Point Park University always opens its season with Student Choreography. Not only choreography by students, but lighting designers and stage managers as well. And the results are quite remarkable.
PPU used to pick the students who submitted the best proposals in their Dance Composition class, amounting to approximately eight works performed repeatedly on a weekend program. But within the past several years, they have made it mandatory for all composition students to participate, resulting in nearly 40 works divided among those four performances.
The students are paired with a mentor who teaches the class and oversees the artistic process. When this change first took place, the students demonstrated structure and technique in a mostly academic setting.
In other words, it was good, but it was hard to stand out.
This year there was a change. Again, almost all of the 38 pieces had merit. But now there was substance of concept, with nuance in execution and a real maturity unfolding before our eyes. Kudos to Jason McDole Kiesha Lalama, Mark Burrell, Judith Leifer-Benz and Jay Kirk for their efforts in guiding the young artists.
Diversity was key. This year there was a healthy representation of Latino-inspired works. I would like to see Michael Ocampo develop Sonidos, Se Mueven Y Tocan, which had a fresh, scintillating combination of flamenco filtered through tap (!) and contemporary (!) dance. And the swirling red skirts in Angelica Luma’s Mujer de Maíz immediately filled the stage and the eyes.
Perhaps the biggest push for individuality came from Jordan Jones, who left the title of his piece blank, maybe following in the footsteps of Prince, who also refused to be defined for a period of time. Even though choreographers are not a part of the performance, he got around it with a video that took up the whole back wall, where his giant facial portraits dominated. The music was driving, the dance hard-hitting commercial. We know where he is going, most likely L.A., but his larger-than-life vision and versatility should carry him far.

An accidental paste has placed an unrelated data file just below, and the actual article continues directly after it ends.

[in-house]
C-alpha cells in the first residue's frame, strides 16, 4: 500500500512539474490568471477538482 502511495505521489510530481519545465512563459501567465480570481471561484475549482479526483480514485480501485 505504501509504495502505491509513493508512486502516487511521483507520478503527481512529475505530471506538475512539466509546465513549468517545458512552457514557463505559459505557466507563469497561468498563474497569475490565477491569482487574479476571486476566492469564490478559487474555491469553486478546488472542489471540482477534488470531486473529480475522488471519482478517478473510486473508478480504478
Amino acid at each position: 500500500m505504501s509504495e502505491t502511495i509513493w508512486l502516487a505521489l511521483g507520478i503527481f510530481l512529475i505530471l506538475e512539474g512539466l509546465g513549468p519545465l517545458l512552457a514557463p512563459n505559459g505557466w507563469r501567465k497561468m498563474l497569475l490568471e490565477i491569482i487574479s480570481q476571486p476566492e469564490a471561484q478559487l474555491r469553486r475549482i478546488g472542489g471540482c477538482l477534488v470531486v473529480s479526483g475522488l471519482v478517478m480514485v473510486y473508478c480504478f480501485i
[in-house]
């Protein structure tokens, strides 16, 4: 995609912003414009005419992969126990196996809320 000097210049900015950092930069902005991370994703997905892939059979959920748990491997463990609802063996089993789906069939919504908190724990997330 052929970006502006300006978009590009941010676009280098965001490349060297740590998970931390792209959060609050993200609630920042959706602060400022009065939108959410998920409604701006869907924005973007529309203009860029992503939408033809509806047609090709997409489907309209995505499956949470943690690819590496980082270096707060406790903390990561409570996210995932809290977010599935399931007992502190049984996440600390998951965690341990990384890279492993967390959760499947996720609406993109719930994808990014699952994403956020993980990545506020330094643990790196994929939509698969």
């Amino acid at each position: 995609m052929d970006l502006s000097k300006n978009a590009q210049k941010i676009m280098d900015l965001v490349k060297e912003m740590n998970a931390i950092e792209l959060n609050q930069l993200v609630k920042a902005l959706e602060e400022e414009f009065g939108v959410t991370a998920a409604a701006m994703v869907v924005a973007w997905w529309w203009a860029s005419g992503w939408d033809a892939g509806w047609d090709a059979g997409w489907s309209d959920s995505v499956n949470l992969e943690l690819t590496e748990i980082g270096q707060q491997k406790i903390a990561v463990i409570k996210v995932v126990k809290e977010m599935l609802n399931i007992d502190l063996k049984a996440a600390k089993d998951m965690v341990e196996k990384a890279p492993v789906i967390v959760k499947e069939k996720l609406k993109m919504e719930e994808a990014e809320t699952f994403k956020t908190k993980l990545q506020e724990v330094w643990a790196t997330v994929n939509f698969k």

The students also took jazz and updated this traditional dance form. Jocelyn Burns’ Body Language cracked the whip with accents. And John DeNeff put Bob Fosse on a contemporary track in Eye of the Beholder, without losing the Fosse focus (and those jazz hands).
There were social issues. Jennifer Romano’s Impetus, which appeared to deal with abuse, this time, though, with petite Madison Scherrer determinedly controlling the much larger and limber frame of Tyler Kerbel. Emily Bordley’s More Than A Statistic made an unnamed crisis, perhaps opioid, the center of attention in a trio that made what is usually a newspaper item personal. Here two friends were split apart when one was drawn into the dark side and the remaining friend was left to deal with the consequences, as if the story would be continued…
And there were wonderful surprises, like the great transition from French cabaret icon Edith Piaf to Impressionistic waves in Cassidy McDermott Smith’s No Regrets, Yet and the use of harnesses to float the dancers in Robert Clores’ Limited Civility. Laura Berne’s Tragedy plus Time reminded me of Paul Taylor’s Le Sacre du Printemps (The Rehearsal). Yes, rehearsals are rich territory to be mined (see also George Balanchine’s Serenade) and Berne added her own observations.
I see a benefit for dance at large in the future. Lynn Dally, head of the Jazz Tap Ensemble, once said that they needed a critical mass for tap to regain a real prominence. She got her wish with the likes of Gregory Hines and Savion Glover.
The same goes for choreography. With programs like this, it won’t be long before we have breakthrough talent that will carry it all to new heights.